The APL’s first strategic plan, released to industry in November 2001, focuses on industry growth and competitiveness through:

  • export and domestic market development;
  • fostering of networks and alliances within the industry;
  • integrated approaches to quality assurance;
  • technical and business systems innovations;
  • improved information analysis and distribution; and
  • enhanced industry leadership and human capital infrastructure.

The task of the industry’s peak representative body is to understand the dynamics and forces affecting supply and demand in the Australian (and global) pig industry, so that pigmeat producing members can make appropriate business decisions in the short and longer-term.


Australia has a small but excellent pork industry, with great potential for continuing growth.  Its future success rests on export and competition for Australia’s domestic and export markets, but competition will be fierce. 

Continued expansion is inextricably linked with the maintenance of Australia’s quarantine status.  Consumers worldwide are becoming increasingly concerned about food quality and safety.  The importance of promoting and protecting Australia’s ‘clean green’ image has never been greater.  The pork industry and the nation can ill-afford to erode its most competitive advantage, namely the unique health status of Australian agriculture.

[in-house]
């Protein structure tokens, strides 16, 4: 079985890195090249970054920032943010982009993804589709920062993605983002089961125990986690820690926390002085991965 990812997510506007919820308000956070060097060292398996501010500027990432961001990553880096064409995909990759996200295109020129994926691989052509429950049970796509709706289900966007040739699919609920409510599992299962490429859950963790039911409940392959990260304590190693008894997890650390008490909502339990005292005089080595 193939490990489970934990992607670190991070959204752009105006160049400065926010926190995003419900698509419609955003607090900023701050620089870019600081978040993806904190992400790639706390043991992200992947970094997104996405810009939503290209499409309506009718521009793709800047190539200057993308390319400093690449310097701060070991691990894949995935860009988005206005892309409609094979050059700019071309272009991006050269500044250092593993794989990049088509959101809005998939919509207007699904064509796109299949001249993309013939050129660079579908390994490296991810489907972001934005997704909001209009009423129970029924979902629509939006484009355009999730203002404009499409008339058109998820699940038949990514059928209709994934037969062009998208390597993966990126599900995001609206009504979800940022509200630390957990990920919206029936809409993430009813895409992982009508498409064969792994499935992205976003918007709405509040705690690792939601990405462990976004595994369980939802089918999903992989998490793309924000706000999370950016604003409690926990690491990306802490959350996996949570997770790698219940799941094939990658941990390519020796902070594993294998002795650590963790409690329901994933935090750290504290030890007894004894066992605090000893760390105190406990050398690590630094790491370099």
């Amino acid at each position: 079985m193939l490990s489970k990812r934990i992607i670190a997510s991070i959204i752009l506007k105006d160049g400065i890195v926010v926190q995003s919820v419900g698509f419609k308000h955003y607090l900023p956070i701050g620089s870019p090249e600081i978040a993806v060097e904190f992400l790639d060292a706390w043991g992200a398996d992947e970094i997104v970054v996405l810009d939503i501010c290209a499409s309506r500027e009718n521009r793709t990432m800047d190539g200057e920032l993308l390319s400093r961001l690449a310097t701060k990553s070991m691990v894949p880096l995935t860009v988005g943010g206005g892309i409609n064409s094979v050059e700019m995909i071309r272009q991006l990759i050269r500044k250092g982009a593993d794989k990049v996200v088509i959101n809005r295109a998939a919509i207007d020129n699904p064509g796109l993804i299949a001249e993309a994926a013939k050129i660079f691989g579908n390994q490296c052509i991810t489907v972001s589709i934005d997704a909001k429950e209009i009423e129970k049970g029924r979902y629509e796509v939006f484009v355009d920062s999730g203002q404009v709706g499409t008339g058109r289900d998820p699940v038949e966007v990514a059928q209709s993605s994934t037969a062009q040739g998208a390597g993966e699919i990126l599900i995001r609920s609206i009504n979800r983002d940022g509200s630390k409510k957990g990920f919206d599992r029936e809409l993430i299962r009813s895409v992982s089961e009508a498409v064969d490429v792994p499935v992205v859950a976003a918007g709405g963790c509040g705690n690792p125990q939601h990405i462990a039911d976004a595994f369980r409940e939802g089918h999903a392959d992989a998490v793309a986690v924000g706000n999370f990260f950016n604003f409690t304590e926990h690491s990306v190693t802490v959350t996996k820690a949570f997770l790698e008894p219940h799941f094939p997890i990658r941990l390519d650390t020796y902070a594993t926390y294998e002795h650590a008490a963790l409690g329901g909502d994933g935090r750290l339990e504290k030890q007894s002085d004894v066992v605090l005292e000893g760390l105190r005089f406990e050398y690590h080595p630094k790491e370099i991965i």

Australian Pork Corporation and the Pig Research and Development Corporation, Meo, H.M. and Cleary, G. eds. 2000, Australian Pig Industry Handbook — PigStats 99.

Australian Pork Corporation and the Pig Research and Development Corporation, Meo, H.M. and Cleary, G. eds. 2000, Australian Pig Industry Handbook – PigStats 99.

Australian Pork Limited. 2001, unpublished data.

Australian Pork Limited. 2001, Annual General Meeting.

Australian Pork Limited. 2001, Strategic Plan 2001-04.

Campbell, R.G. 2001, ‘Threat and Opportunities for the Australian Pork Industry – competing in the world arena’, paper presented at the Pan Pacific Pork Expo, Brisbane, August, 2001.

Federation of Danish Pig Producers and Slaughterhouses. 2001, Statistics 2000, Federation of Danish Pig Producers and Slaughterhouses, Denmark.

Macarthur Agribusiness. 2001, Charter of Strategic Imperatives, AFFA, Canberra.

Pork Council of Australia. 2000, NCP Review: Wheat Marketing Act 1989, Submission on the Wheat Marketing Act 1989, July 2000. 

Productivity Commission. 1998, Pig and Pigmeat Industries, Productivity Commission, Canberra.

Rabobank International. 2001, Internationalizing Pork companies.

United States Department of Agriculture. 2001, ‘Livestock and Poultry World. Markets and Trade’, Foreign Agricultural Service Circular Series, DL&P 1-01.